Hercules English Movie

Feature Film | 2014
What keeps you hooked to 'Hercules' is the rich earthy textures of the frames, the impressive production values and excellent 3D effects.
Aug 1, 2014 By Troy Ribeiro

This is the second film this year based on Hercules, the son of Zeus. The first being the Kellan Lutz-starrer "The Legend of Hercules", which released in mid-January.

But unlike the previous film, director Brett Ratner's "Hercules" is a revisionist take on the classic myth, based on Radical Comics' "Hercules: The Thracian Wars" by Steve Moore.

The film begins with questioning the audience, "Do you know anything about the son of Zeus?" and it further goes on to explain the myth of the demi-god Hercules and how he overcame the 12 dangerous missions before being accepted as a legend. All this is narrated through a montage that forms a sort of a prologue to the tale.

Then the narration shifts to the Macedonian Coast of Thrace, where we actually encounter Hercules who isn't the son of Zeus but a mercenary orphan albeit a selfless one, who over the years has engineered his reputation as a demi-god, allowing him to make good of the image he has created of himself. He is there to drive away the pirates who have infested the coast.

Along with him are a loyal band of warriors, and one storyteller. They are; the mystic fortune teller Amphiaraus (Ian McShane), his oldest friend and fellow orphan Autolycus (Rufus Sewell), warrior Tydeus (Aksel Hennie) who suffers from a post traumatic stress disorder, an ace archer Atalanta (Ingrid Bolso Berdal) and his nephew, the storyteller Iolaus (Reece Ritchie).

As Iolaus puts it, "Rumours spread, legends grow."

Soon, Hercules and his group are coaxed by Ergenia (Rebecca Ferguson), the daughter of Lord Cotys (John Hurt) to fight in a civil war to combat a rebel army, led by Rheseus (Tobias Santelmann) who has nearly destroyed the land of Thrace.

In effect, Hercules becomes the general in charge of the army defending Thrace. After training farmers to become soldiers, he leads them on into a bloody battle. Soon he is victorious and is rewarded with a lot of gold.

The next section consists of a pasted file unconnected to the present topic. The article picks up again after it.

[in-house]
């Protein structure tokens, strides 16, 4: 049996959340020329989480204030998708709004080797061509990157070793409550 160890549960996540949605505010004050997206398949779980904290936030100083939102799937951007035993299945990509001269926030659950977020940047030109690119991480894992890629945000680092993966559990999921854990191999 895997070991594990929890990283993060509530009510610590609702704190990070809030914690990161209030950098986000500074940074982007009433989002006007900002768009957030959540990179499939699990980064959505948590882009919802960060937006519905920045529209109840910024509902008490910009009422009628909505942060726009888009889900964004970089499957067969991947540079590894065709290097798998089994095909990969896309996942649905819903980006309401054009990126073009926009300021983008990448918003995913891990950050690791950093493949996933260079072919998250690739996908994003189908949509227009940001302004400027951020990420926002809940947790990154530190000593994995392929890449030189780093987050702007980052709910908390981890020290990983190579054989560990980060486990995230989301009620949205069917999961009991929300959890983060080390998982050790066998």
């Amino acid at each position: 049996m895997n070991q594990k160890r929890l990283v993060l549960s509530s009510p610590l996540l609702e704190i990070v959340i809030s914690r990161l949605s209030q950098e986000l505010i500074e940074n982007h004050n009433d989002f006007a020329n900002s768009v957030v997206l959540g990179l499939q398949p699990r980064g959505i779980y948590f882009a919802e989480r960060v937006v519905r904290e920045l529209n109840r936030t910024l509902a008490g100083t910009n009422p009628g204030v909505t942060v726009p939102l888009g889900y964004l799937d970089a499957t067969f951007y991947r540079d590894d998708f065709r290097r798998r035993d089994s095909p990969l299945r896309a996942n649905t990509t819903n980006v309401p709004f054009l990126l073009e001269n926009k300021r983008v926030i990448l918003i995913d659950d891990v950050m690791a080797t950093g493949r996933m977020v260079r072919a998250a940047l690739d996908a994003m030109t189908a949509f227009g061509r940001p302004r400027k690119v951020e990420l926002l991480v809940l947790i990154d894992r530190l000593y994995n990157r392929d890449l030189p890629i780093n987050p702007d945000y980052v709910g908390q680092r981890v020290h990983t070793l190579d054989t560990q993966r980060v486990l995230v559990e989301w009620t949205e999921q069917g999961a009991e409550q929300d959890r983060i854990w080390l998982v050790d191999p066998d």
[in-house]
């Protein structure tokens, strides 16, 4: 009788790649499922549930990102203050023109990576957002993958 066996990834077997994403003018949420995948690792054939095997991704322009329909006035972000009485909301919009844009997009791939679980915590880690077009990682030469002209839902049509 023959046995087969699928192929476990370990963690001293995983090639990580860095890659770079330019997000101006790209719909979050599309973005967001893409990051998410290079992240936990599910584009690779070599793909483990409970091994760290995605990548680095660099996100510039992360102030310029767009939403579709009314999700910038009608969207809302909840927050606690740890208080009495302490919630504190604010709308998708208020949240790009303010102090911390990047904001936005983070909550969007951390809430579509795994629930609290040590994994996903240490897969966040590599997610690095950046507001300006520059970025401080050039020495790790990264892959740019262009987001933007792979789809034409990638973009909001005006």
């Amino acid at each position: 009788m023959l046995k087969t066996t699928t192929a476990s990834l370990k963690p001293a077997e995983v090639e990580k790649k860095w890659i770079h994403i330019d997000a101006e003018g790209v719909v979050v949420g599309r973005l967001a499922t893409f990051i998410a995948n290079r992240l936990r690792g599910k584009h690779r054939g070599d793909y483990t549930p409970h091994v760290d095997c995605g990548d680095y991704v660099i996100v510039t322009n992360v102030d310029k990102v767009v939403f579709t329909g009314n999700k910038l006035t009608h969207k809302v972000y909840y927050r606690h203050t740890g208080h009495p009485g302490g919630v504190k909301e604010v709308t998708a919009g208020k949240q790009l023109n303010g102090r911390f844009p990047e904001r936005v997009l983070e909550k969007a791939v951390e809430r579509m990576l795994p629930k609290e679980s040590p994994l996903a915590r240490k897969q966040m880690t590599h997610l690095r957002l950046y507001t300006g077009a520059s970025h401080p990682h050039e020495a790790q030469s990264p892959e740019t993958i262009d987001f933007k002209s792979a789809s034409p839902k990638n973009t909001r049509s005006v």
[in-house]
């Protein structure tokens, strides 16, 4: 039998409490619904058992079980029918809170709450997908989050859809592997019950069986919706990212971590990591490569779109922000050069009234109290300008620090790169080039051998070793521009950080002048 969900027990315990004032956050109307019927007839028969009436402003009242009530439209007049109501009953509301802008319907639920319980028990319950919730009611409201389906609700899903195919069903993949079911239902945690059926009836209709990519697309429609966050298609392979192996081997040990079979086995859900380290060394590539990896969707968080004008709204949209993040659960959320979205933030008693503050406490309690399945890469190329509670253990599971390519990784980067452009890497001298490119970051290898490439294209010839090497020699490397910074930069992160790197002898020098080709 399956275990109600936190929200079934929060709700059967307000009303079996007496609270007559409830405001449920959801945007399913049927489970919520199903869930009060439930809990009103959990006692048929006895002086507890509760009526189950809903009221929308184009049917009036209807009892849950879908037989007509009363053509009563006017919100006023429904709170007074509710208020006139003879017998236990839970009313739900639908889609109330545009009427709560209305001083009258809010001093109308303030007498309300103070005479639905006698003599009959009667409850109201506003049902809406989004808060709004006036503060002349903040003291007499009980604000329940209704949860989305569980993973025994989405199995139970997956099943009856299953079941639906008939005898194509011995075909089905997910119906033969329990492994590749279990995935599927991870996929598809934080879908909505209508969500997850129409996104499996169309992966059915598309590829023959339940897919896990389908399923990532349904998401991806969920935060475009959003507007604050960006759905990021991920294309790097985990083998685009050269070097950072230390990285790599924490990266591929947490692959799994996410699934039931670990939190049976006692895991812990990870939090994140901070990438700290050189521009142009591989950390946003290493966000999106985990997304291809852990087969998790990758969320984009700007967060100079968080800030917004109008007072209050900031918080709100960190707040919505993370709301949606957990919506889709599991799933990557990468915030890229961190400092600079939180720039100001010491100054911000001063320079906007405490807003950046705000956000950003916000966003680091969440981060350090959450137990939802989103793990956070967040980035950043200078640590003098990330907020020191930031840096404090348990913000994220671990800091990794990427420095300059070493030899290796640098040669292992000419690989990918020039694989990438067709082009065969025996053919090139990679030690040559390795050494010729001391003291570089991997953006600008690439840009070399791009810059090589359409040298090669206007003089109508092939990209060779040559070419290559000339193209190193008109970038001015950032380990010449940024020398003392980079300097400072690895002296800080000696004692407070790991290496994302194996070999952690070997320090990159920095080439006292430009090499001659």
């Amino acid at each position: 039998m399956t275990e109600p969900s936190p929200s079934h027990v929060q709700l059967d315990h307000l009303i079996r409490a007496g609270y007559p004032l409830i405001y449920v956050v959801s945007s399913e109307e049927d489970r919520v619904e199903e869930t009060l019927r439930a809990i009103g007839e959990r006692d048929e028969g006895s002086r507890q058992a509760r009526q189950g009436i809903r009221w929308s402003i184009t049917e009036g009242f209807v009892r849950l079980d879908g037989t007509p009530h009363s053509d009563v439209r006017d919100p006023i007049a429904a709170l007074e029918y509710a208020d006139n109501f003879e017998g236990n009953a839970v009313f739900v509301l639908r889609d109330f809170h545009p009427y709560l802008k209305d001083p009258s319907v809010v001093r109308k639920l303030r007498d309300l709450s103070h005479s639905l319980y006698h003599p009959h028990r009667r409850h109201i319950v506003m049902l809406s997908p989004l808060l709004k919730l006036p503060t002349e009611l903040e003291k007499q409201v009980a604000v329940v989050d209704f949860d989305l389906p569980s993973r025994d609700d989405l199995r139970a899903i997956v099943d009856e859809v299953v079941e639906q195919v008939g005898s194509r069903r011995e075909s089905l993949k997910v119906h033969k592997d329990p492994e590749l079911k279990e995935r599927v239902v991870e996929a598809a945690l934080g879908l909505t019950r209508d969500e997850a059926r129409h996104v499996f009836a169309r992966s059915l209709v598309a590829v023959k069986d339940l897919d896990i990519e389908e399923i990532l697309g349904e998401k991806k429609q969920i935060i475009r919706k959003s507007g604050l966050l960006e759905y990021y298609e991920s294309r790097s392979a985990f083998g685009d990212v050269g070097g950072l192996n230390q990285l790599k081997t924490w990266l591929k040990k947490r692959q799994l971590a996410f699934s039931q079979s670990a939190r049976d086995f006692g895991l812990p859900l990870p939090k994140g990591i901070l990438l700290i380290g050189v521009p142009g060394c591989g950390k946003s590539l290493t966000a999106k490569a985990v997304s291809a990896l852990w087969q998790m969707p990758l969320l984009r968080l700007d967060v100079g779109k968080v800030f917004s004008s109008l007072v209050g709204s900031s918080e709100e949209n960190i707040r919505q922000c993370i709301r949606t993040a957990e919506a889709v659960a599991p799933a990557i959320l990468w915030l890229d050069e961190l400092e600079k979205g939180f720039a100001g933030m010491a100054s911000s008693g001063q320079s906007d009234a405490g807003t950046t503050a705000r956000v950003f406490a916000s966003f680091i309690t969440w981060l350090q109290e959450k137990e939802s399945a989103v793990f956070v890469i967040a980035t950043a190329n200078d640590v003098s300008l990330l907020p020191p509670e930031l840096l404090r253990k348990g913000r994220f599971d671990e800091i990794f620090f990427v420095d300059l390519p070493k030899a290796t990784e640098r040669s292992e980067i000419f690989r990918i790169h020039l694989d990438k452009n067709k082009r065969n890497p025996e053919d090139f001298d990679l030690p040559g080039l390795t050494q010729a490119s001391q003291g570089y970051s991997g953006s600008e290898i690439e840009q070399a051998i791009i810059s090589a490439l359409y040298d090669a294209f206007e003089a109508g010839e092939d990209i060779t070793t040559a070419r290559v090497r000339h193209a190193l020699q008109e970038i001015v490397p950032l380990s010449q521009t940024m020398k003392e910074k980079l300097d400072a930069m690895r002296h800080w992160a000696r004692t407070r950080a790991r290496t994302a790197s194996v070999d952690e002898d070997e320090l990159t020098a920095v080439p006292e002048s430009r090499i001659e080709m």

But instead of rejoicing the victory, he realizes that he may have been fighting on the wrong side in this fight. Hercules is now faced with a moral dilemma. Should they take the gold and walk-away or stay and fight for justice, forms the crux of the climax.

Midway through the film, you realize that the premise of the story has a strong resemblance to the iconic Akira Kurosawa's "The Seven Samurai".

The performances are good and credible. With most characters having a back story, it is fun to watch them blurt out dumb remarks throughout the action scenes. Also there is an overload of messages; about the need to believe in yourself in order to accomplish great things.

There is also a substantial emphasis on; the eternal debate over destiny versus self-determination and the belief that people need a hero, someone to look up to.

Dwayne Johnson in the lead exudes great screen presence as Hercules, but unfortunately in the emotional scenes he comes across as stiff. Isaac Andrews as Arius, Ergenia's son and Rebecca Ferguson fare well in the emotional melodrama, whereas Ian McShane offers comic relief.

What keeps you hooked is the rich earthy textures of the frames, the impressive production values and excellent 3D effects.

In spite of its flaws, it is a treat to watch "Hercules"

Troy Ribeiro